All of us in the camps knew and told each other that there was no happiness on earth that could compensate us for our troubles. …trotzdem Ja zum Leben sagen:Ein Psychologe erlebt das Konzentrationslager Viktor Emil Frankl
Room 18 in the basement of the Auschwitz camp was the prison where Father Kolbe was held. Why is there a small window there? What did the sunshine mean? It was such a space, a mediocre room that a painter could paint rest in a poor hut, if analogy could be made. It smelled like dust and rust on my nose, and I don’t remember what the temperature was that day. Painful seems to rob me of a sense of the four seasons. I continue to listen to the color of my skin floating in the dark space and the description not in my native language, and I only pay attention to the words of my phase. Cruel places where many people have died, in fact, are neither special nor exist in Japan. For example, the station where the sarin gas attack on the underground took place. I passed there many times when I was a student. Sometimes it is hard to describe the weight of the souls that were cruelly taken away from us.
Not only that, but the Auschwitz camp was also a place where God and Jesus Christ did not come to save. Evidence of this can be seen everywhere in the other prisons, where crosses were dug into the ground with nails. They would have begged and pleaded, but salvation never came. It signals the despair of the invisible soul.
In the concentration camps prepared by Nazi-Deutschland, it was not only people who died in gas chambers or from poison. Others died of suicide, starvation and disease. Deaths in the facilities, all of which are lumped together in the death toll of the camps, make concentration camps the root of evil. There were other dictatorships in other countries, but it seems to be a chosen place that has been so clearly narrated and left behind. We cannot easily ask locals about dictatorships in other countries. Comparatively speaking, the camps in Poland, which can be visited like Auschwitz, are an asset.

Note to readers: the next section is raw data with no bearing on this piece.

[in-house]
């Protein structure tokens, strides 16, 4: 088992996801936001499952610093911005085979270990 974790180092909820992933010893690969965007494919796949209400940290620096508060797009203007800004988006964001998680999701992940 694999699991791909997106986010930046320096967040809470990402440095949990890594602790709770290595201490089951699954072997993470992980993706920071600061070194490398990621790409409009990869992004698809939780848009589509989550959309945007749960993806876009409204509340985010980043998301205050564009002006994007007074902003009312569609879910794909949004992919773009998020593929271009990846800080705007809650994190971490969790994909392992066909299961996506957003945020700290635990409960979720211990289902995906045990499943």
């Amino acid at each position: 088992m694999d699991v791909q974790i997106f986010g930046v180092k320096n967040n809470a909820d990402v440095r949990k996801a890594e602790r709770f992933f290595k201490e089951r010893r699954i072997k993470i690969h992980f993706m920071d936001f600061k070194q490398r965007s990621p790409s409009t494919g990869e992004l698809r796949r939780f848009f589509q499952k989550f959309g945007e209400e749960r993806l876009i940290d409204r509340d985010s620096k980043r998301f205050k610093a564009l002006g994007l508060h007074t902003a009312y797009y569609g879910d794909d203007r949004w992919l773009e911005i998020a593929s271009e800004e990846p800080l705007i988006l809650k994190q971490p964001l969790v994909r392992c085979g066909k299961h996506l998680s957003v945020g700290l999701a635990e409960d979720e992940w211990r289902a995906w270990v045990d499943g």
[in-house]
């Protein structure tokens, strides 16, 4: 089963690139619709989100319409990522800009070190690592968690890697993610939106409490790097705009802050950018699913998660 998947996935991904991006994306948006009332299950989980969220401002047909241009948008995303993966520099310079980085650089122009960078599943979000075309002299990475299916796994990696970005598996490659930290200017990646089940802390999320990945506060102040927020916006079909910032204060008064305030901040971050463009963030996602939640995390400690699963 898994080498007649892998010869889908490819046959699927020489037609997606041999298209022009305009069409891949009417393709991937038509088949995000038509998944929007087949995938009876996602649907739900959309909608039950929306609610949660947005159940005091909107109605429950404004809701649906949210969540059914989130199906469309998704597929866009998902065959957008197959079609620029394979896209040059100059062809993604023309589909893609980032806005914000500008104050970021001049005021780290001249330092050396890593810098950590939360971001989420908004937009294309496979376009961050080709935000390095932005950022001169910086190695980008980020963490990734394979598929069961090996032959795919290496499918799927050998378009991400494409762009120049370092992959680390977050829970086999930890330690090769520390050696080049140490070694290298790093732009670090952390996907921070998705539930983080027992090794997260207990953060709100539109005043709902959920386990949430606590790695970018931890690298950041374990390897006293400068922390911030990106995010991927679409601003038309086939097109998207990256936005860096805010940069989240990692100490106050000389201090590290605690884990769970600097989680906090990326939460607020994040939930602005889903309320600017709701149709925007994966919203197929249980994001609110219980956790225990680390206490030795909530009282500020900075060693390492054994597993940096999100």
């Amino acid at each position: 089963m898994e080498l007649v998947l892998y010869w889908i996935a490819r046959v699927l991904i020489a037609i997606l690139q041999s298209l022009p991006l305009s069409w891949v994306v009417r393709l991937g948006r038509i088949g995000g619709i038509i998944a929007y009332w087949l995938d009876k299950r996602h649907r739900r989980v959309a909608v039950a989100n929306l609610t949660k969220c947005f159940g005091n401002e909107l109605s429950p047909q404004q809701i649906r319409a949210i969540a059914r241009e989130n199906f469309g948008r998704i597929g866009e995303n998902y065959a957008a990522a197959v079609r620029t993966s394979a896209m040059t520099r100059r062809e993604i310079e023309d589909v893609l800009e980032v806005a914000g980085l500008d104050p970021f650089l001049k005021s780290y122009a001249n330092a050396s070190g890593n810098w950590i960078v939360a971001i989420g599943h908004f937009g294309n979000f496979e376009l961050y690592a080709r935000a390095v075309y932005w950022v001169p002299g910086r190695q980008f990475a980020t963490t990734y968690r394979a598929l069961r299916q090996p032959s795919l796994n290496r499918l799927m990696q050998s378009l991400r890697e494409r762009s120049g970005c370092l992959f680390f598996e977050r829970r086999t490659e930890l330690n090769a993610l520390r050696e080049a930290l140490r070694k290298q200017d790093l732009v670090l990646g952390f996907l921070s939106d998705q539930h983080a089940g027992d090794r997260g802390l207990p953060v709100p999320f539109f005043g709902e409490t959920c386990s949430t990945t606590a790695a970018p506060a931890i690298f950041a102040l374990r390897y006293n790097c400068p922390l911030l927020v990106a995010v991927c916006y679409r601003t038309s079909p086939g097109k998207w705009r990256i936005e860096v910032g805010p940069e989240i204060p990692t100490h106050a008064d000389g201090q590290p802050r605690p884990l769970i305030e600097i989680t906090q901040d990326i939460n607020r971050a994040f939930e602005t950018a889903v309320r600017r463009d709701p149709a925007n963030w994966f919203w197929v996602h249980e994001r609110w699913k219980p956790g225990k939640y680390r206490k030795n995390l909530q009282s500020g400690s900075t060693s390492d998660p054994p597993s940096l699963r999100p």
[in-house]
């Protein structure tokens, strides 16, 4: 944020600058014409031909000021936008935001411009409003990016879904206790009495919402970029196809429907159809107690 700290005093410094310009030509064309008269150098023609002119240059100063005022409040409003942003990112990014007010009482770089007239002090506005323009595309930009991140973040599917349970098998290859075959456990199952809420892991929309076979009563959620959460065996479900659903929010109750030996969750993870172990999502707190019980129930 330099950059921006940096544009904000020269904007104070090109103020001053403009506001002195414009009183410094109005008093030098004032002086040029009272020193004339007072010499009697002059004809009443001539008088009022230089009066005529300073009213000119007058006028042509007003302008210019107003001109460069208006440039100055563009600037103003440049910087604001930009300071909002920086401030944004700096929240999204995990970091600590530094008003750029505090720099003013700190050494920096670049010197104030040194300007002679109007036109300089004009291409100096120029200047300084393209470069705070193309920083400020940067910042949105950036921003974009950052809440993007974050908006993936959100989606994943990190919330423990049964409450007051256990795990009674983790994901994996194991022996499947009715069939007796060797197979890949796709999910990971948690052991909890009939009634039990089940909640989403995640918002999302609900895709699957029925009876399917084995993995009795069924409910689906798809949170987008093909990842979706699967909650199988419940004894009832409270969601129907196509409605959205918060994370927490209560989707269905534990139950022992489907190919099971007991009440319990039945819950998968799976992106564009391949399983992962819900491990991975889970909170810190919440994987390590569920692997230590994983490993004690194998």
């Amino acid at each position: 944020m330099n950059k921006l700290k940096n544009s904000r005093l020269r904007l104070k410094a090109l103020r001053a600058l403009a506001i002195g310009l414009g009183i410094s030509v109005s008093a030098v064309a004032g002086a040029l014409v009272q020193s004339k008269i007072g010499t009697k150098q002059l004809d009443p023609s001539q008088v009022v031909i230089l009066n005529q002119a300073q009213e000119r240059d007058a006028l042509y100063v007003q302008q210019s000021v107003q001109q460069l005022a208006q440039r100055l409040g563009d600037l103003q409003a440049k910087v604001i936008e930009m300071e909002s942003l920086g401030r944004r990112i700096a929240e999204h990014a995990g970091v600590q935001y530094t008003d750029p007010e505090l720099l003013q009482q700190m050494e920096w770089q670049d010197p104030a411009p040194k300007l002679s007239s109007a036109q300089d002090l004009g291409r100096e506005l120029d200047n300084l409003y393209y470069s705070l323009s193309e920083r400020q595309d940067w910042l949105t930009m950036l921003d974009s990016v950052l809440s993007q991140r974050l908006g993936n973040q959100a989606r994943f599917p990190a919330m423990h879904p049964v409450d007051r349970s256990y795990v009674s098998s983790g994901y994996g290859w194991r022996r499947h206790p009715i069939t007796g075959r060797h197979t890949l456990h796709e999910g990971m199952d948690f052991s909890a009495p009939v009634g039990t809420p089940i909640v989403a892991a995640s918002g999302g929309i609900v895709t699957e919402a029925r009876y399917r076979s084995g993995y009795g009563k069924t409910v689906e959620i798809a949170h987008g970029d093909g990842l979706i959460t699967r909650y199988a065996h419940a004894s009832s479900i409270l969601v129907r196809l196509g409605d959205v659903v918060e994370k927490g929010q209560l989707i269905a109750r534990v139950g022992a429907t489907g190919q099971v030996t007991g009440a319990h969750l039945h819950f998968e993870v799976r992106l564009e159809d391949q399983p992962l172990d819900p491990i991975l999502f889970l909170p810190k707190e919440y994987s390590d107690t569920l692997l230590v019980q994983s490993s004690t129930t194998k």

Why would something that was a democracy produce such a tragedy, I will not go into the details of German history this time. However, the birth of Nazi Germany was also a democracy for its time. In the case of Japan, the first thing that comes to mind is national review. How effective the national review is (Article 79 of the Constitution of Japan) is not clear to most people, although we know how it works, because none of the judges have yet been dismissed from the national review.
Realizations always spring up ‘after the fact’. There is a delusion about ‘democracy’ and democratic politics, but if there is cruelty, it is now hidden in the micro rather than the macro. Emotions from personal experience are not a problem, but the emotions of incidents happening on the other side of the world are just ‘excitement’ when you get right down to it. For example, If a celebrity commits suicide, you have feelings about it as if it were your own family. but Today, that would be a nuisance to the bereaved family.
Even if the bereaved family cries for understanding in a TV broadcast, if viewers sympathies with them and post it on social media, they are sued for defamation. For the victims, they make a fuss about being told by others without their knowledge. Only equivalent celebrities have the right to sympathy for the people on the other side of the television. That has become the modern age. More and more we are being meta and not exposed to the phenomenon.
Thus, in contemporary discourse, the view that it is not the fault of a single building, such as a camp, becomes natural. medical malpractice, or the problems in the schools, about what happened in that one space. It was suicide, so it was self-inflicted – it was starvation, so it had nothing to do with it – the cause of death was illness. ‘They didn’t all die the same way in the same space. So there is no scientific basis for it’ That is the modern world.